Everyone agrees by now that the single most profound and structural change in information, communications and in media generally is that the individual is in control. Where agreement wanes among traditional media honchos is on what this means. And without a clear sense of how users are changing, it's awfully hard to offer or embrace new models. Here, then, is my take on the biggest recent shifts in how consumers use media:
> People have become very transactional with their content and information gathering. They find (or are directed to) what they want, at which point they sometimes bookmark it, comment on the post or share it, and then move on. What we once called "in depth" content we used to equate with quality and quantity (that is, a 42-page article in Foreign Affairs must offer, by definition, greater "depth" than a blurb in USA Today). "In depth" online now means more a synthesizing of multiple sources of information in this transactional behavior - an article from here, a blog post from there, a video from there, and a comment from a friend over here - where individuals are becoming aggregators of their own truths.
> Web video is taking on transaction patterns similar to text. Broadband, of course, enables easier and cheaper distribution of long-form video - a death knell to the Blockbusters of the world. Folks will always desire long-form, "lean back" content and use this medium for easier distribution. But YouTube has proven that audiences desire short-form video equally, if not more so, and will also act in a transactional manner. Don't make me watch a 30-minute/60-minute/two-hour program to find what I want. Let me have the two minutes of exactly what I want.
> Consumers, especially younger ones, believe that quality content can come from multiple areas and multiple sources outside of the traditional channels. Folks in their 20's repeatedly observe that they are less concerned about the source of the content as long as it's good enough on their terms and meets their needs. Convenience is valued as much as quality - it must be good, but they will sacrifice sound, picture and other elements in order to be able to have it when and how they want it (on iPods, phones and other mobile devices).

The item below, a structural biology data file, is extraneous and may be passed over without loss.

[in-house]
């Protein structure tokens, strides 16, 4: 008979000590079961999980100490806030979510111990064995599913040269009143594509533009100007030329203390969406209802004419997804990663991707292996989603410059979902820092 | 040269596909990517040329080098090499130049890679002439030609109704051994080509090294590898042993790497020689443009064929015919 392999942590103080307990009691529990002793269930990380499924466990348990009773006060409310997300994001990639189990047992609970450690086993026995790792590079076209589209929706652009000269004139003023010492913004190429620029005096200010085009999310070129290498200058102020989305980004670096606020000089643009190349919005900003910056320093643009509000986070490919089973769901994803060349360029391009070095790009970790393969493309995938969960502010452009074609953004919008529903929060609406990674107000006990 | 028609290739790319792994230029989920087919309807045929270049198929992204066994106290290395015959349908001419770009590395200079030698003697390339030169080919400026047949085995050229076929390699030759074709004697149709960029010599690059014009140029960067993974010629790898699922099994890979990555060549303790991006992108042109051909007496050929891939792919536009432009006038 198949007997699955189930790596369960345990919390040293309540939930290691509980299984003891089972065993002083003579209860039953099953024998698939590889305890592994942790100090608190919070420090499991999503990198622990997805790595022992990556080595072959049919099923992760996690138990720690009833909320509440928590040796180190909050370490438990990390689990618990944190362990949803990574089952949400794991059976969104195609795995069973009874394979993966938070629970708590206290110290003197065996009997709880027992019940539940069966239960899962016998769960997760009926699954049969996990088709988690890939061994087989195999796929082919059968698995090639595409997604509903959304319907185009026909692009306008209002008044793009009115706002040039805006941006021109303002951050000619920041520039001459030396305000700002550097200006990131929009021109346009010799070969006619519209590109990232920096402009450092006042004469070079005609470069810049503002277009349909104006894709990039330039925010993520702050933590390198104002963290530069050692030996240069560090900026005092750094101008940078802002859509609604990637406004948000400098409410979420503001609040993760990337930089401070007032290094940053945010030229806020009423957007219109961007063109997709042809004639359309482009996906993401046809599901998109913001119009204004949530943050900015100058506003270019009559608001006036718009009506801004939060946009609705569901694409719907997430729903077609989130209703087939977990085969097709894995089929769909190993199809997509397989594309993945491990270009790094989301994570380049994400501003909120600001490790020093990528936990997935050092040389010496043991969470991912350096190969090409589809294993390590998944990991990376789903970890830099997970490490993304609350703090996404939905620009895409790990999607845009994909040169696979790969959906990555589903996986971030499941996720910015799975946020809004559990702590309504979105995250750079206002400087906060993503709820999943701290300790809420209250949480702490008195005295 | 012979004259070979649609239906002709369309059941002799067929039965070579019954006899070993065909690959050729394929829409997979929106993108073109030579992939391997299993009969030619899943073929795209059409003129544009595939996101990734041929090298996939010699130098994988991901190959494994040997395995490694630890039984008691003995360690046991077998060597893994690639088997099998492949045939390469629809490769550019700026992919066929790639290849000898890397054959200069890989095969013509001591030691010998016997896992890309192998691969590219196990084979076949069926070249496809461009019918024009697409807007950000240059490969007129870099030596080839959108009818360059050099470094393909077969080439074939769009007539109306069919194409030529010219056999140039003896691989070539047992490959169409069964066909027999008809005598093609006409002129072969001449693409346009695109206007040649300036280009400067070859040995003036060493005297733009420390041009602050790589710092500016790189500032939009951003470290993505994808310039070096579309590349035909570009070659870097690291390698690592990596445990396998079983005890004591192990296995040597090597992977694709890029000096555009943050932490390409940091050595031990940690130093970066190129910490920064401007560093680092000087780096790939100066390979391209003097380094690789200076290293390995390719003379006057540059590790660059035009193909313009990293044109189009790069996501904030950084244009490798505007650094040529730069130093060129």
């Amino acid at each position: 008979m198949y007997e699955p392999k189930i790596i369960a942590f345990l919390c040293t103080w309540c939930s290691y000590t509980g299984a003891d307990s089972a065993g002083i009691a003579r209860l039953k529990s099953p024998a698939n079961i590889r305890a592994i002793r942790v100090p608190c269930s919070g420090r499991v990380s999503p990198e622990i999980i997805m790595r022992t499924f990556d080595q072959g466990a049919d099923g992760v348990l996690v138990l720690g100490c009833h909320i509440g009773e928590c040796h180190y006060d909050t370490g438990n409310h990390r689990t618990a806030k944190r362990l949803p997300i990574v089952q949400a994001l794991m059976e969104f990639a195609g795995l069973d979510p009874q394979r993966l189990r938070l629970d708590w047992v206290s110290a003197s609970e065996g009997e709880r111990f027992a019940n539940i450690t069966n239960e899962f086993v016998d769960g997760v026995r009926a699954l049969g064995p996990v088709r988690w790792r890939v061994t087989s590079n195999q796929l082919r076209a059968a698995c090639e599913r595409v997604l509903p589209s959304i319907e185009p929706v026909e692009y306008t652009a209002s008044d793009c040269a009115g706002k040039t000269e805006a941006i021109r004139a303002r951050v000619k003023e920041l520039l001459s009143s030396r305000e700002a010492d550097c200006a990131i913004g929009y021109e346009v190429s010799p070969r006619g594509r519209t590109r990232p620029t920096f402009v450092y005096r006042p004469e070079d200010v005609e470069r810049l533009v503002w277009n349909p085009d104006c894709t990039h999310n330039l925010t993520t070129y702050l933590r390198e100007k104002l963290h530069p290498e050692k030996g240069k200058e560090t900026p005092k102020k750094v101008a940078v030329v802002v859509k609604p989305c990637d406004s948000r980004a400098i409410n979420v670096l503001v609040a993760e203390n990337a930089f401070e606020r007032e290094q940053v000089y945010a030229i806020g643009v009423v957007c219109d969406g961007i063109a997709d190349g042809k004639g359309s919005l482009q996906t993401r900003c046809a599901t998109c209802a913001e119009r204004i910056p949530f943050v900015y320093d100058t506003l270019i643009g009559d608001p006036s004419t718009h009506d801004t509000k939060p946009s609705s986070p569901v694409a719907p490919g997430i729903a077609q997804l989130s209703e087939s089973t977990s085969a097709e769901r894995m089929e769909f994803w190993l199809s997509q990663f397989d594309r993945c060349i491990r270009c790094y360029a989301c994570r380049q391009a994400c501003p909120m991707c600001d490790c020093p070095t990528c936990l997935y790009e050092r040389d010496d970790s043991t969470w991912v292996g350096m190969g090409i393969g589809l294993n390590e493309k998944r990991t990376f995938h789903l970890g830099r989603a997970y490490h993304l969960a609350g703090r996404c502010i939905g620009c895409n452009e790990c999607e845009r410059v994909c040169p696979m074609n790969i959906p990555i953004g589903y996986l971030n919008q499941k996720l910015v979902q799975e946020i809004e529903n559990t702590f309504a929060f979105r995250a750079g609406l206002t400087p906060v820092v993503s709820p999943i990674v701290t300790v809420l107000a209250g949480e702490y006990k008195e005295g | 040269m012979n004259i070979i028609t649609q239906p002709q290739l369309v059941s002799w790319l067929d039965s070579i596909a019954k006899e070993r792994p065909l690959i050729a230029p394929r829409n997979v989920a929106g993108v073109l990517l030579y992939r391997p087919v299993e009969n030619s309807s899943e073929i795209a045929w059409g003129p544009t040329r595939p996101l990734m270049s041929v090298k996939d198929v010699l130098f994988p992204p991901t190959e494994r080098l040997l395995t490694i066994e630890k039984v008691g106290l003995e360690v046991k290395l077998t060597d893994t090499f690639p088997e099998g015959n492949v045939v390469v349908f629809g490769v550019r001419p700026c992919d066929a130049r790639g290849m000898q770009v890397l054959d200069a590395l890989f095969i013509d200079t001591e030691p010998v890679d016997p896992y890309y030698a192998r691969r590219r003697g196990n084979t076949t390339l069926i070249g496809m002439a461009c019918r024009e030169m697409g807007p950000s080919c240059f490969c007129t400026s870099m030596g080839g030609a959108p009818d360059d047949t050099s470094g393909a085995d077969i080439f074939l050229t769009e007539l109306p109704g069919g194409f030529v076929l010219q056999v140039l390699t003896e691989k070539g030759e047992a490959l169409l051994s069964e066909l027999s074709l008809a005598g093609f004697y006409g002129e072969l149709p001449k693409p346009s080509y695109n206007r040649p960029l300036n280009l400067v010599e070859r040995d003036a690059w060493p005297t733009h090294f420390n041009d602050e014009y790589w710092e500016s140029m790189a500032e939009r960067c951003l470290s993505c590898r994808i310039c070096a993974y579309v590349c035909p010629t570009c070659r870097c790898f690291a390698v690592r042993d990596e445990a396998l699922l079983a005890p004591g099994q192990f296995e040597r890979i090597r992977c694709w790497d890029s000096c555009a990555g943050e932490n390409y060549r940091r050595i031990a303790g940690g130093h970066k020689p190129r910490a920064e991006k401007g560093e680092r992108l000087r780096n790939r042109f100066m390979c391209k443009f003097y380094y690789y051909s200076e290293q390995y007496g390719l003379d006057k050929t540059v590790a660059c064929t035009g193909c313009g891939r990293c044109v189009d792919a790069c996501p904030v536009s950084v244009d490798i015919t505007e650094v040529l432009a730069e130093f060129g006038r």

> Aggregating and facilitating finding content is content. Think about it: The greatest phenomena in online "content" in recent years have created no content themselves, but have been organizing tools for people to find what they want and share with others. Google, YouTube, MySpace, Facebook, Digg, Del.icio.us, etc., have dwarfed any new media enterprise in terms of audience aggregation, engagement and loyalty.
> We live in progressively vertical worlds: Search, personal video recorders and countless other tools allow us to find whatever we want on our terms. In my world - online health - no one searches "health," but the condition, desire, medication one is interested in. The diaspora of resources means that everyone has their own favorite collection of Web sites and blogs that speak to their specific needs and interests.
> In a vertical world, there is a new way to think of branding: The tried and true conventional wisdom is that a human being can remember only two or three brands in any broad category. But in a world of verticalization, those categories can be as specific as a disease, or a hobby, or a genre of music, or a type of car. Further, much of our brand memory is now embedded in our "favorites" list of our browser. I have a collection of Web sites on wine, and can't remember any of their names, but would be happy to e-mail the links to you.
> Where content lives is changing dramatically: The old media model tried to drive audiences to a channel or destination and keep them as long as possible. But users have long wanted to have and share content - first by cutting and pasting links in e-mail, and now via widgets on blogs or organizing tools.
So much of traditional media gets tangled in their own knitting of how they want audiences to access their content. The key is to focus on
the opposite - how the audience wants to get its content from us.
Christopher M. Schroeder is CEO and president of The HealthCentral Network, Inc. (firstname.lastname@example.org)